The honeymoon is a peculiarly modern creation. Building on wedding customs of Europe in the late 1800s, the honeymoon has evolved into a ritual that nearly all people in the United States and Canada practice and that has grown in popularity around the world (Bulcroft, Smeins, and Bulcroft 1999). What distinguishes the honeymoon of today from its precursor, the wedding night, is the element of distancing the couple from their social networks by means of traveling to locations that are uniquely unfamiliar or foreign. The term honeymoon first appears in the sixteenth century in Thomas Blount's Glossographia (1656), where he defines the honeymoon in terms of the waxing and waning of newlywed emotions. Specifically, "married persons that love well at first, and decline in affection afterwards: it is honey now, but will change as the moon." Contemporary understandings of the honeymoon are far from this original lexicon, and the current emphasis on passion and romance as pivotal aspects of the honeymoon today seem paradoxical in light of Blount's definition of the term.
The origins of the honeymoon began in European wedding traditions of the upper class in the nineteenth century, affording the couple the luxury of a bridal tour or wedding trip that often lasted several weeks or months (Gillis 1985). As the middle class grew in industrializing nations, they began to emulate the bridal tour. Middle-class couples could not afford the scale and duration of the bridal tour as practiced by affluent brides and grooms. Thus, the honeymoon trip that lasted a few days to a week provided the semblance of a bridal tour. With the advent of the automobile and train, and later the airplane, couples were able to increases the distance of their honeymoon trips and seek out exotic and popularized locations such as Niagara Falls. By the mid-twentieth century international sites such as Jamaica, Fiji, and similar tropical locations had become common honeymoon destinations. Resorts that cater exclusively to honeymooning couples were mass-marketed in the later part of the twentieth century.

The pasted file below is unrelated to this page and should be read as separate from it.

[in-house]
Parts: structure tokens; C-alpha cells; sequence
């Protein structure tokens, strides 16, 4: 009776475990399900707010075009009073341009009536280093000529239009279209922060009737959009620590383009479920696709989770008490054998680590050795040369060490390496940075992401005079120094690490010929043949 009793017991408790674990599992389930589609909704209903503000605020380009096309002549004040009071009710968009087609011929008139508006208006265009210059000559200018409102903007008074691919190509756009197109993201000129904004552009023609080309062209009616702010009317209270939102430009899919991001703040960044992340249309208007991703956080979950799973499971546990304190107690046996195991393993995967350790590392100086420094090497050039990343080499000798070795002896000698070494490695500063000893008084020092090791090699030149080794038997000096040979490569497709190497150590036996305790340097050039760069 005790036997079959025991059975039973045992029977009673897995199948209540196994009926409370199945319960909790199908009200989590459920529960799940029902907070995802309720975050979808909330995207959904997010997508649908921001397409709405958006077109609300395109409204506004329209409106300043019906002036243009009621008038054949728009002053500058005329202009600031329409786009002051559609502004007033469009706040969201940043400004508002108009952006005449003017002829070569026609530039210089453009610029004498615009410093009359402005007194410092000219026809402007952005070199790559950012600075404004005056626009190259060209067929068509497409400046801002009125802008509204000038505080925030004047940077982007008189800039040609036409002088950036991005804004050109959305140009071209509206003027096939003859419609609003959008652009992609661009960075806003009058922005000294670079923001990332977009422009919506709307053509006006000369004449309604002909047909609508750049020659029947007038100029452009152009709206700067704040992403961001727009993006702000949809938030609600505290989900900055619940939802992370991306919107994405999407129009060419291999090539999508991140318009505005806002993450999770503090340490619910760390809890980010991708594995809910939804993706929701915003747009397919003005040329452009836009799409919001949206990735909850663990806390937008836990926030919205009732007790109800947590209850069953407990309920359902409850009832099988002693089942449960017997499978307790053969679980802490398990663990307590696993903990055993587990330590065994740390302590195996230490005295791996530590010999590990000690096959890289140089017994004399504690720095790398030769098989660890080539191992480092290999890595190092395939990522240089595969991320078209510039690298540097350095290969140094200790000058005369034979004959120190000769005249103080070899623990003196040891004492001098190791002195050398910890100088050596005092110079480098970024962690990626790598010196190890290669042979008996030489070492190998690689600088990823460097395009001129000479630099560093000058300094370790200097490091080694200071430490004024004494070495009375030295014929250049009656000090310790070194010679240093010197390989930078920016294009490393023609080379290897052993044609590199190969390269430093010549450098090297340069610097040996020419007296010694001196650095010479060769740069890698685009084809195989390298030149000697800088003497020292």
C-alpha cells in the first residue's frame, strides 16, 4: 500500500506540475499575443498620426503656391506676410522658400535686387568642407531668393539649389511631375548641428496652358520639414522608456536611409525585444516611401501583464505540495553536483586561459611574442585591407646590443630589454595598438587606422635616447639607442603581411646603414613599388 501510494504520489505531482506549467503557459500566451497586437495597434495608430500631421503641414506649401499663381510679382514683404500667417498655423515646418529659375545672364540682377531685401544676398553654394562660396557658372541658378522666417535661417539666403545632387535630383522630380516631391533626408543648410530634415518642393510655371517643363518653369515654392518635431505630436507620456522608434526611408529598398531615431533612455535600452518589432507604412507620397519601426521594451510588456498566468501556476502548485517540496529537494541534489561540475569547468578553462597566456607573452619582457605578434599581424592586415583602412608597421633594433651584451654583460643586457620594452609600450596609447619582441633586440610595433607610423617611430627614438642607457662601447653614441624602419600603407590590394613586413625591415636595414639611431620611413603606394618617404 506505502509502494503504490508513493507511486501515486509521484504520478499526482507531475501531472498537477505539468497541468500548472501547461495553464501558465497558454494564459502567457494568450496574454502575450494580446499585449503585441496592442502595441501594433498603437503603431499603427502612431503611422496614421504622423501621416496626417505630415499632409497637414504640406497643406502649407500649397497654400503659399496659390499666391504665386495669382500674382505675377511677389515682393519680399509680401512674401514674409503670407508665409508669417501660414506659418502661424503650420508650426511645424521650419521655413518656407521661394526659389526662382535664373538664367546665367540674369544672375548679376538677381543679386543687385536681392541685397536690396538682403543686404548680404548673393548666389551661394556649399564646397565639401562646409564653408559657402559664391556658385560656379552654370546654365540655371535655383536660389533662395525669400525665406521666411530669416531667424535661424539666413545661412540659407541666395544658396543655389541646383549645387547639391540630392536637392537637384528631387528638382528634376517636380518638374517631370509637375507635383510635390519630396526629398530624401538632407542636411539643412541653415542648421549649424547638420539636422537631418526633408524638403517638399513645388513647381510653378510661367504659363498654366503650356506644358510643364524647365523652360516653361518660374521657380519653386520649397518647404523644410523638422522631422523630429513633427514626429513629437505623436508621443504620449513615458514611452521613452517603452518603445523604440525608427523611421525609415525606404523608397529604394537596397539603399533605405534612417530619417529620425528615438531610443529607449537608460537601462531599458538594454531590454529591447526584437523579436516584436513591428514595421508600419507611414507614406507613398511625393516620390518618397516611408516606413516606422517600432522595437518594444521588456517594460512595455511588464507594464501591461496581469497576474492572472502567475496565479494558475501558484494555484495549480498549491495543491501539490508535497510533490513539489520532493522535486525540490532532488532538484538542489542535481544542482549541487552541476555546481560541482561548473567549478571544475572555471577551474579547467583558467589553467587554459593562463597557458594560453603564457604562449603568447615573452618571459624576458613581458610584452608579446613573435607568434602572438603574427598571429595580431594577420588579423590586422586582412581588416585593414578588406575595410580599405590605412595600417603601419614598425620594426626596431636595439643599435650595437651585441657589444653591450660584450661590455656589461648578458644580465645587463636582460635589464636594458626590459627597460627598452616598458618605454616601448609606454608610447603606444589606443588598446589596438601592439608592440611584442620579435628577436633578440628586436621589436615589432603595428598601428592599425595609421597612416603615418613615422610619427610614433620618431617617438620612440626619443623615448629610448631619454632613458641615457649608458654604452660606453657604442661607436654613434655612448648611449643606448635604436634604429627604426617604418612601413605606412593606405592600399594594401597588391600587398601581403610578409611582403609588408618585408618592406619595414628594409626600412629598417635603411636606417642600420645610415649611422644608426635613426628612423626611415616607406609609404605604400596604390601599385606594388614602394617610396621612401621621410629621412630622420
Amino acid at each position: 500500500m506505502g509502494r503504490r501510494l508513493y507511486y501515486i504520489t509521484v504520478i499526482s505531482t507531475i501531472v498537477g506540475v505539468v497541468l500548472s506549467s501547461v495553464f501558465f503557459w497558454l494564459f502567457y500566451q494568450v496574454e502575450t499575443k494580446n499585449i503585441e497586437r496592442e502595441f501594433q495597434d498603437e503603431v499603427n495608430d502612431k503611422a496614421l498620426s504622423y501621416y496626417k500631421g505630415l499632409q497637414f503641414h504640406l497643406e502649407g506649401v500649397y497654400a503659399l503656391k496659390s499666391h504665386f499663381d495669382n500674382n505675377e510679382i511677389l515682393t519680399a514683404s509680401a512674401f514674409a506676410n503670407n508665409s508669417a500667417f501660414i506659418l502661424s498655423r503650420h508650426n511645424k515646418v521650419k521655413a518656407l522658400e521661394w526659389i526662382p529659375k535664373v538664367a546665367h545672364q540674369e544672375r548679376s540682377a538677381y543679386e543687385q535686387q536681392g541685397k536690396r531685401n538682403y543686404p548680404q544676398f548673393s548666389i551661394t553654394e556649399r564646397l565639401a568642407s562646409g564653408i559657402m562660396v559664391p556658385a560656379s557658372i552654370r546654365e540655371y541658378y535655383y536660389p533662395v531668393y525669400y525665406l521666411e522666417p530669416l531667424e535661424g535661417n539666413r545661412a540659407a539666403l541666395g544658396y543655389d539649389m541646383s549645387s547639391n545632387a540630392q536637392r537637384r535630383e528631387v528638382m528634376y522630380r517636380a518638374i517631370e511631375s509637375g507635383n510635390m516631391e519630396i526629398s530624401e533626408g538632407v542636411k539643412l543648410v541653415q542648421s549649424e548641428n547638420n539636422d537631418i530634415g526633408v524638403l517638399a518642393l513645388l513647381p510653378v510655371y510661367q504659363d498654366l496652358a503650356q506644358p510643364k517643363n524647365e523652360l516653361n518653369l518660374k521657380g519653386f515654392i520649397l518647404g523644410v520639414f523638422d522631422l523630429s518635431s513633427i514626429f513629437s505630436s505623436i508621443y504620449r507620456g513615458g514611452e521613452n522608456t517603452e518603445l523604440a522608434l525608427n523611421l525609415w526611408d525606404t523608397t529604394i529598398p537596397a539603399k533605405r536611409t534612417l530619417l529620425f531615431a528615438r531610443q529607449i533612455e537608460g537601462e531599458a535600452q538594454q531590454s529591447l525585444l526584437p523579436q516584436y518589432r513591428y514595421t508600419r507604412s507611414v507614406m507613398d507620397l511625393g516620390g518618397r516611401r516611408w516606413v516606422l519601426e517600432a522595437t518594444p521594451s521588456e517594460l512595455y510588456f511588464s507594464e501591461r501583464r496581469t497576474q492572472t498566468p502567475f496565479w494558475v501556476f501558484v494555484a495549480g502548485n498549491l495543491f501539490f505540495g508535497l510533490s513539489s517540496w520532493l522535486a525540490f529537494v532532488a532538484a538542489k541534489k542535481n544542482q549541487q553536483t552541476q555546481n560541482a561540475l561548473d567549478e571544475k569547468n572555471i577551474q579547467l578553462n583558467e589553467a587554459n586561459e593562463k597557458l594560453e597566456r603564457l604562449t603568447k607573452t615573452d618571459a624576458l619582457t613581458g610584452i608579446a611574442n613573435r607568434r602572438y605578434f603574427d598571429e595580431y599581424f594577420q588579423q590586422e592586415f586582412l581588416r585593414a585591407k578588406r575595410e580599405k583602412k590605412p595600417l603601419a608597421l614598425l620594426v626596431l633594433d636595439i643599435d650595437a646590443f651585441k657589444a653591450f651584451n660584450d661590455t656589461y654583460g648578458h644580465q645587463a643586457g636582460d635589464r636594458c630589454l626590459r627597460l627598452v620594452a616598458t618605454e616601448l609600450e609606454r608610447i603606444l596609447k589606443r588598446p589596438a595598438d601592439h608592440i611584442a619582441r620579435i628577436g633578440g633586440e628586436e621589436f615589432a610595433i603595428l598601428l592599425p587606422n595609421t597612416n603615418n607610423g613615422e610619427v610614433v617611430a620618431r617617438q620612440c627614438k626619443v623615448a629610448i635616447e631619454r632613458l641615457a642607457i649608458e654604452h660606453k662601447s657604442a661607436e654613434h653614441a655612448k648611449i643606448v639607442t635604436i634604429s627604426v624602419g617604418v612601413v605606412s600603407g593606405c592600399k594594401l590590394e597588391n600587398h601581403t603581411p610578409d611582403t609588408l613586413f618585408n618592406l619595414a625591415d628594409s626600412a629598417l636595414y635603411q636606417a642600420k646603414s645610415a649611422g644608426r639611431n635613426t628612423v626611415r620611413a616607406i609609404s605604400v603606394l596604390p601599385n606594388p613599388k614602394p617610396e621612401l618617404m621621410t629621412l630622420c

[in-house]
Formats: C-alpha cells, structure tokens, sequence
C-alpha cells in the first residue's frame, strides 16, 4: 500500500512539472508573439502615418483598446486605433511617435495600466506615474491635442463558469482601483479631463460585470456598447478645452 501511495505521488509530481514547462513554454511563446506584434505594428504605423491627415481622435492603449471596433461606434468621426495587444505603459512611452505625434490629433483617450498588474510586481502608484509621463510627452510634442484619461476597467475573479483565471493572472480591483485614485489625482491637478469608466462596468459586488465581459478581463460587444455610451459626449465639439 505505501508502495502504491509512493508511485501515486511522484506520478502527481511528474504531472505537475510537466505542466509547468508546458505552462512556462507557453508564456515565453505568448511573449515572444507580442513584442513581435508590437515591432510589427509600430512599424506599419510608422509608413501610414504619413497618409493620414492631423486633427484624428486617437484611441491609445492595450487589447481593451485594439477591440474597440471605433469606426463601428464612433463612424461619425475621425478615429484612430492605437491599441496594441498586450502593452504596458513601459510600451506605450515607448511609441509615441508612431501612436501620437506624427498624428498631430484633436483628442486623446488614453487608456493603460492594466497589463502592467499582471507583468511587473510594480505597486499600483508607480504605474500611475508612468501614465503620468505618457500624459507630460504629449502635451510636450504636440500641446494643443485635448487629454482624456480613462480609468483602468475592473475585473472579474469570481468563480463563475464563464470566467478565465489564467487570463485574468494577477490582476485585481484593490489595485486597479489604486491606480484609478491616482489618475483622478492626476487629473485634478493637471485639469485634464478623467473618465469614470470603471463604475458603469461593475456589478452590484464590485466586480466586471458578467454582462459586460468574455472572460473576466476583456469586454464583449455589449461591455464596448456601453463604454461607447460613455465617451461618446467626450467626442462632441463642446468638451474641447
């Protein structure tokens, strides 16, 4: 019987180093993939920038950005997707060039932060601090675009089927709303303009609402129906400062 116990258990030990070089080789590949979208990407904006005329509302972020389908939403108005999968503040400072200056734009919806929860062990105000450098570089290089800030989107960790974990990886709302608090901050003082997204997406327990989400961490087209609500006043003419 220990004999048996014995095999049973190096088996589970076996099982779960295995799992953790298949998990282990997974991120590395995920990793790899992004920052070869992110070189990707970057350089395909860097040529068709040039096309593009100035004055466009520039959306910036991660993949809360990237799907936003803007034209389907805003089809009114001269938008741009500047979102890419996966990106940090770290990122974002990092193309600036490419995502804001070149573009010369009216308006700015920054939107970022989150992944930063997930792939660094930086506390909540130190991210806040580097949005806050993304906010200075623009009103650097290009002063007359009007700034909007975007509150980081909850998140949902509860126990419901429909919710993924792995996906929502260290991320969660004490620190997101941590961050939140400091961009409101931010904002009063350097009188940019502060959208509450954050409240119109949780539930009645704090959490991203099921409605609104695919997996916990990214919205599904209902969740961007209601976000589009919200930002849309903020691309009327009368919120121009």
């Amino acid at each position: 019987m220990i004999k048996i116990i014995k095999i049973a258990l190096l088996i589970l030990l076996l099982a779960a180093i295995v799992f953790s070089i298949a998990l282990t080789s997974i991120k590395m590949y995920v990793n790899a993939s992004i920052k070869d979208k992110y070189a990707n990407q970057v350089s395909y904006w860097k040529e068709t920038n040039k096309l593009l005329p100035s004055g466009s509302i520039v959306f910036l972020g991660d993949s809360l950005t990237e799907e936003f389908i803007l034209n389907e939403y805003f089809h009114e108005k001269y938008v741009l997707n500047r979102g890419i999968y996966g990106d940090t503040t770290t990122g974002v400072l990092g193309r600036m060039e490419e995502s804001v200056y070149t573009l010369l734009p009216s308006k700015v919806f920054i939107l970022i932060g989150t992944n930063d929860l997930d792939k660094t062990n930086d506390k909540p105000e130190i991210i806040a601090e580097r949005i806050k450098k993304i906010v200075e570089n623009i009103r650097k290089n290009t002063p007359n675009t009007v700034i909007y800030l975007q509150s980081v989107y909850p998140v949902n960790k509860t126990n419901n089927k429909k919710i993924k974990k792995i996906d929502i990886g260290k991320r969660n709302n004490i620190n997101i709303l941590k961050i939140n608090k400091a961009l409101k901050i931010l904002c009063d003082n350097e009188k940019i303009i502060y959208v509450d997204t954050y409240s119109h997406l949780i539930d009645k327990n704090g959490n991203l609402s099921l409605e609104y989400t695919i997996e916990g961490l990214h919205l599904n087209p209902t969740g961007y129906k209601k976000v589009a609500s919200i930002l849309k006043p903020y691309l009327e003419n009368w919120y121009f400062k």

The Individual and the Post-Industrial Honeymoon
The roles of men and women in the context of the honeymoon have also evolved. Evidence suggests that the honeymoon has become increasingly feminized over time, resulting in the ritual of today, of which the bride is the center (Bulcroft, Bulcroft, Smeins, and Cranage 1997). In America, men were generally responsible for planning and executing the honeymoon until the mid-twentieth century. As marriages increasingly emphasized companionate rather than conjugal roles, romance and individual identities gained in importance. Thus, the honeymoon reflects the emphasis that late-modern societies place on individualism, rationalization, consumption, and creating ritual to alleviate perceptions of risk and uncertainty (Beck 1992; Habermas1970).
The outcomes of modernization are a more complex, depersonalized, and rationalized world. Men and women's lives are freer of regulation such as they used to find in religion and other institutions. Thus, the need for social bonding and intimacy is more to the point than ever. As men and women long for close, intimate relationships, their very identities are based on the establishment of such bonds. The honeymoon is one ritual in the life-course trajectory that helps form individual identities, and the standardization of the honeymoon in recent times suggests that the culturally shared social scripts surrounding such life-course events are increasingly comparable. The paradox results, however, that in their quest for individualism in late-modern societies, people increasingly achieve homogeneity and sameness of experience.
From the 1970s, the honeymoon continued to function as a time of transition between a couple's wedding and married life, but it takes form as an interlude of heightened romance. More than an initiation into marital roles, the postindustrial honeymoon is a ritual that is socially framed as the most romantic juncture in one's life. The honeymoon is about forming one's self-identity as romantic, and couples make honeymoon choices as a means to secure their individual and shared romantic identities. The honeymoon of the twenty-first century requires travel to a destination that can be imagined as having the potential for fulfilling such expectations. Often, the location is imagined as a place where social restraints are eased to permit more uninhibited behavior appropriate to the lore of honeymoon sexual initiation. Tropical islands are preferred, but cities, resorts and hotels in a variety of geographic locations signify romance. Paris and Venice are historically romantic cities and draw couples from around the world. For couples who cannot afford international travel, hotels may provide rooms with such themes ranging from Polynesian timelessness to urban sleek opulence. Two universal activities of this identity-forming ritual are the purchase of souvenirs and romantic artifacts and the documentation of romantic activities with photographs and video films. Couples also post their personal biographies and travel itineraries on Internet home pages. By so doing, they not only assert their romantic identities; they circulate honeymoon practices around the world and contribute to a homogenization of them.